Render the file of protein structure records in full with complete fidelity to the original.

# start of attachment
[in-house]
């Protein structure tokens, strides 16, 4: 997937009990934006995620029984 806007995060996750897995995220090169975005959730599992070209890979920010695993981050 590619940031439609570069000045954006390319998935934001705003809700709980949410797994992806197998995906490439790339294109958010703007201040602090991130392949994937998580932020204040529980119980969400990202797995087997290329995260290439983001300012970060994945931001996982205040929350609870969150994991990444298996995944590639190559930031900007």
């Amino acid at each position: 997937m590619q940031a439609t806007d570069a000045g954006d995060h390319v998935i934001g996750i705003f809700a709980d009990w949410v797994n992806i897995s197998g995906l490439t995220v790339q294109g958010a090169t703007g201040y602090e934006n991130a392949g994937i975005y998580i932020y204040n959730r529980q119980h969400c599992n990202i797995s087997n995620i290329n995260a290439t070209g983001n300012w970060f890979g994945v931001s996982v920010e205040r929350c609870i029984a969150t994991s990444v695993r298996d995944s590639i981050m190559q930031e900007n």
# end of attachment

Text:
[in-house]
């Protein structure tokens, strides 16, 4: 997937009990934006995620029984 806007995060996750897995995220090169975005959730599992070209890979920010695993981050 590619940031439609570069000045954006390319998935934001705003809700709980949410797994992806197998995906490439790339294109958010703007201040602090991130392949994937998580932020204040529980119980969400990202797995087997290329995260290439983001300012970060994945931001996982205040929350609870969150994991990444298996995944590639190559930031900007």
């Amino acid at each position: 997937m590619q940031a439609t806007d570069a000045g954006d995060h390319v998935i934001g996750i705003f809700a709980d009990w949410v797994n992806i897995s197998g995906l490439t995220v790339q294109g958010a090169t703007g201040y602090e934006n991130a392949g994937i975005y998580i932020y204040n959730r529980q119980h969400c599992n990202i797995s087997n995620i290329n995260a290439t070209g983001n300012w970060f890979g994945v931001s996982v920010e205040r929350c609870i029984a969150t994991s990444v695993r298996d995944s590639i981050m190559q930031e900007n």